By Robert Preidt
Gout, a joint disease that causes extreme pain and swelling, is caused by excess uric acid in the blood. It's the most common form of inflammatory arthritis, and its incidence has risen among Americans over recent decades, Harvard researchers noted.
The American Heart Association has long supported the DASH regimen as a way to help avoid heart disease.
"Conversely, the [unhealthy] Western diet is associated with a higher risk of gout," said Dr. Hyon Choi, of Harvard Medical School in Boston, and colleagues. The "Western" diet describes the fatty, salty, sugar-laden fare of many Americans.
One nutritionist wasn't surprised by the new findings, pointing out that the DASH diet is low in compounds called purines, which break down to form uric acid.
"I can see how the DASH diet may benefit someone with gout," said Jen Brennan, clinical nutrition manager at Lenox Hill Hospital in New York City. "The DASH diet avoids excessive consumption of red and organ meats known to have high purine levels."
Brennan added that the DASH diet "also encourages high intake of fruits and vegetables. We want to encourage fluids and vitamin C for these patients to help rid the body of uric acid, and fruits/vegetables can support this."
In their study, the Harvard researchers analyzed data from more than 44,000 men, aged 40 to 75, who had no prior history of gout. The men provided information about their eating habits every four years between 1986 and 2012.
Over the study period, more than 1,700 of the men developed gout.
During 26 years of follow-up, those who followed the DASH diet -- high in fruits, vegetables, legumes, nuts, low-fat dairy products and whole grains, and low in salt, sugary drinks and red and processed meats -- were less likely to develop gout than those who ate a typical Western diet, the findings showed.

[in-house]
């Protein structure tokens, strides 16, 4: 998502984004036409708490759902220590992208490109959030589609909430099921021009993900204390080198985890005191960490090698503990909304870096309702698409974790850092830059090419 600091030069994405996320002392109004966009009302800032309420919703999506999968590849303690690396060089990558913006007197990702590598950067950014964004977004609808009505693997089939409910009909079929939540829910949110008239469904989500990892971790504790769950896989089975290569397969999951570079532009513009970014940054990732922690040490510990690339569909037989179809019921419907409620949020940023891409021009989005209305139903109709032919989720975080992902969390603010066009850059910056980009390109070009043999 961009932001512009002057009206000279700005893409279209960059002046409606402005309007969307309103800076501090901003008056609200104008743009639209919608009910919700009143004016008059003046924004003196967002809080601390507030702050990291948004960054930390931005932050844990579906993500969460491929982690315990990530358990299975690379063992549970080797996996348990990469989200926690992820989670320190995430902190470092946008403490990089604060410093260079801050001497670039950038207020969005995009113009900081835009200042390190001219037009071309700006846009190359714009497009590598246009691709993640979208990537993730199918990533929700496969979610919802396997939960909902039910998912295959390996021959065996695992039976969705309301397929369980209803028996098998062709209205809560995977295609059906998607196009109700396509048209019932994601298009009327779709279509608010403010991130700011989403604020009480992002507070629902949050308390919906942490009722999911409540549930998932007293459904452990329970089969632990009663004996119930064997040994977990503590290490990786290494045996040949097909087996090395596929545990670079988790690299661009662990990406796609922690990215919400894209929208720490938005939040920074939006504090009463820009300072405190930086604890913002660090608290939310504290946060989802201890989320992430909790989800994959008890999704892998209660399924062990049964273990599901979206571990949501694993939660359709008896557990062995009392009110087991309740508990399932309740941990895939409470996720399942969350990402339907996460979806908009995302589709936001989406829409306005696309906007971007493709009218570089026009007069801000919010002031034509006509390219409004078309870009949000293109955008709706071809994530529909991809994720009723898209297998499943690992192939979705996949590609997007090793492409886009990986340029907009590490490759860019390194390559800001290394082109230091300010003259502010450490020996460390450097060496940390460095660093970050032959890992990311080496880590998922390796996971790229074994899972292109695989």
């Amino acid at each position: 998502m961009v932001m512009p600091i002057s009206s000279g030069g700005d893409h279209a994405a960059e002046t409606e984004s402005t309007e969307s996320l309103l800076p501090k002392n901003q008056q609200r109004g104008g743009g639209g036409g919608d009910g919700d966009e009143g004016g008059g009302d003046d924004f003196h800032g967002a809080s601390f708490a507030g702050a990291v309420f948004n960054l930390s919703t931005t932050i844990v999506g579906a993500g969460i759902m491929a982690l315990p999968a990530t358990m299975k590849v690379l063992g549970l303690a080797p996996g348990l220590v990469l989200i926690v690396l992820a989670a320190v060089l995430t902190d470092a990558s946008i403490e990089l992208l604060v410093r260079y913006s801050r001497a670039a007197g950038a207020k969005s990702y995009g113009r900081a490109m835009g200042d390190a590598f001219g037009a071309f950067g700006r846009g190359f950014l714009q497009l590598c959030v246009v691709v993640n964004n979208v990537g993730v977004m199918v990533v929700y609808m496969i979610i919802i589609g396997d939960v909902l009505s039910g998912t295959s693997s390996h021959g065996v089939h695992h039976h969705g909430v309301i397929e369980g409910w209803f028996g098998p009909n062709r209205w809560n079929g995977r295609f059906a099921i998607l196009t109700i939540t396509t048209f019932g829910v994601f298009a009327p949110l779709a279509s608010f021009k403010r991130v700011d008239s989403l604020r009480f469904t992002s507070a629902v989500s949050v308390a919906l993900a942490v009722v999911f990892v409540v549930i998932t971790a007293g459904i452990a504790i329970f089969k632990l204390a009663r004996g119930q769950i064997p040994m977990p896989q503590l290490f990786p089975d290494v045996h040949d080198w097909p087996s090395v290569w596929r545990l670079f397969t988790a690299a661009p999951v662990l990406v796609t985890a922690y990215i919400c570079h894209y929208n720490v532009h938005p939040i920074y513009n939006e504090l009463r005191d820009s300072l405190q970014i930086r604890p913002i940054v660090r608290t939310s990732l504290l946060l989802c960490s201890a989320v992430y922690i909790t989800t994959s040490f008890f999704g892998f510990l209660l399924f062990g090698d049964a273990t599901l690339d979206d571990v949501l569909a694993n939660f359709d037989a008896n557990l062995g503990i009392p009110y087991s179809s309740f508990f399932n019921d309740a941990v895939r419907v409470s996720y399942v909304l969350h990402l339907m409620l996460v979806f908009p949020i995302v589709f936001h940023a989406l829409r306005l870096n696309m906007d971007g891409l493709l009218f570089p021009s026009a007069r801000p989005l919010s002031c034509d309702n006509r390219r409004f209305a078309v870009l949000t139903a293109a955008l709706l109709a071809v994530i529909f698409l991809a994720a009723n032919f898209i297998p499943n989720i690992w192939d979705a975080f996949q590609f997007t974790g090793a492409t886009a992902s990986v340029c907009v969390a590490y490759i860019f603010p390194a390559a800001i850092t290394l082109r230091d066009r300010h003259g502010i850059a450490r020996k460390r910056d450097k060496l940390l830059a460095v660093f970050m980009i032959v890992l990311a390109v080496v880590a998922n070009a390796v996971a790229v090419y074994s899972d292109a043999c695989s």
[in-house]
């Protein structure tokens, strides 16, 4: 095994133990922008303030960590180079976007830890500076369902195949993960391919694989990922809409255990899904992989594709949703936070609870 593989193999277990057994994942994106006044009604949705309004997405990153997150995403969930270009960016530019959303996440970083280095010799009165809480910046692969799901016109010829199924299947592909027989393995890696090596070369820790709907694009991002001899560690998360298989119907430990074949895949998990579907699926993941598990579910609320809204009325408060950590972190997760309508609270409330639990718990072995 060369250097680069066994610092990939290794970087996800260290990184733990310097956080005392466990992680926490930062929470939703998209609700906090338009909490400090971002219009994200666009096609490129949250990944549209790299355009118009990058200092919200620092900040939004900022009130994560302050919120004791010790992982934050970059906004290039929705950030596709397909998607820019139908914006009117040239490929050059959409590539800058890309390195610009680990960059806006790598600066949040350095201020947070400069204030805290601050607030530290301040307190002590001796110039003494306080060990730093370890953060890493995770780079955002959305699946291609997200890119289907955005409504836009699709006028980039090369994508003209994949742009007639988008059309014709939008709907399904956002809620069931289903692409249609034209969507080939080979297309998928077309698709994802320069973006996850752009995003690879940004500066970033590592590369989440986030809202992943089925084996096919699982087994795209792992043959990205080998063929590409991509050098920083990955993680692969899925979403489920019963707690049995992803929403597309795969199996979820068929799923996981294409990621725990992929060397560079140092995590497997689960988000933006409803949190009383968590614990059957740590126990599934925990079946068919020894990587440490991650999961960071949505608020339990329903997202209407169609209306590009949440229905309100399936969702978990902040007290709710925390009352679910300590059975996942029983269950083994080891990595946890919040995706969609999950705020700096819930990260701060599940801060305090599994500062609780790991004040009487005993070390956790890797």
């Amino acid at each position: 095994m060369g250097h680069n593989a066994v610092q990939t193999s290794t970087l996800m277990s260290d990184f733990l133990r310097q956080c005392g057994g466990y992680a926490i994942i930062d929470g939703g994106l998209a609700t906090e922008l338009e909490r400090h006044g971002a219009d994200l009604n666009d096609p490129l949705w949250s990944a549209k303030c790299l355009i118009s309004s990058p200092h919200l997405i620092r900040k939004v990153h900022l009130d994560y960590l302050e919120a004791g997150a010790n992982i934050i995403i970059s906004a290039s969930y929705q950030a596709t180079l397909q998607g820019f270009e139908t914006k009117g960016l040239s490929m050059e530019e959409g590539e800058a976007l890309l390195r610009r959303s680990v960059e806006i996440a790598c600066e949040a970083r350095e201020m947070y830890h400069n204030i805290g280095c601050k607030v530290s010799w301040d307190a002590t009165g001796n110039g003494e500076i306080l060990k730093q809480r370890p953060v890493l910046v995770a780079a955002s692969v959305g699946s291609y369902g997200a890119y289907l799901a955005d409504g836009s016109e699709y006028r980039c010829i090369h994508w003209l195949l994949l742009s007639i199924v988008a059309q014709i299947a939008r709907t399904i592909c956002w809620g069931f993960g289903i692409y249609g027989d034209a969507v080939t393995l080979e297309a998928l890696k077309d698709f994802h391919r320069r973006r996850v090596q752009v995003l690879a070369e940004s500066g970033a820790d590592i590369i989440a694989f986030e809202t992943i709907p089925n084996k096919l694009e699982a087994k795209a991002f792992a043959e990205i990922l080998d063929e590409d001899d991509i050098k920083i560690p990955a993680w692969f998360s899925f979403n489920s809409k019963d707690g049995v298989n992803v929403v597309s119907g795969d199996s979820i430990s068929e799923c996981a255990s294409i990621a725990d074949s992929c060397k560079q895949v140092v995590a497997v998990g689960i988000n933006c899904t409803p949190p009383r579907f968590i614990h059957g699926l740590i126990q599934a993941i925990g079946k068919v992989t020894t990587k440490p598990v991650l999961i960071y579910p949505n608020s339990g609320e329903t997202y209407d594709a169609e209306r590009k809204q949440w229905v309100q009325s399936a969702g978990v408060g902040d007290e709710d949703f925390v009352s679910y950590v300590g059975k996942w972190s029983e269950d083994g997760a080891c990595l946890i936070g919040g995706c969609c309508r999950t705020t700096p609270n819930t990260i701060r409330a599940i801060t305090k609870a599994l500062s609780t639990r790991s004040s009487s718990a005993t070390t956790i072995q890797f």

The Western diet is high in items such as red and processed meats, French fries, refined grains, sweets and desserts.
The study wasn't designed to prove a cause-and-effect relationship. However, the findings suggest that the DASH diet may provide "an attractive preventive dietary approach for the risk of gout," the researchers concluded.
According to the study's lead author, Sharan Rai, of Massachusetts General Hospital, "The diet may also be a good option for patients with gout who have not reached a stage requiring [uric acid]-lowering drugs, or those who prefer to avoid taking drugs." Rai is with Mass General's division of rheumatology, allergy and immunology.
"And since the vast majority of patients with gout also have hypertension, following the DASH diet has the potential of 'killing two birds with one stone,' addressing both conditions together," Rai said in a hospital news release.
However, more studies are needed to track the diet's effectiveness in curbing gout flare-ups, the researchers said.
Dana Angelo White is a registered dietitian at Quinnipiac University in Hamden, Conn. She called the new study "another win for the DASH diet, a sensible plan that emphasizes whole foods and a healthy balance of all major food groups. I'm pleased to see a study that highlights the benefits beyond cardiovascular health. If more people ate this way, we would continue to see decreases in all kinds of chronic illness."
The study was published online May 9 in the BMJ.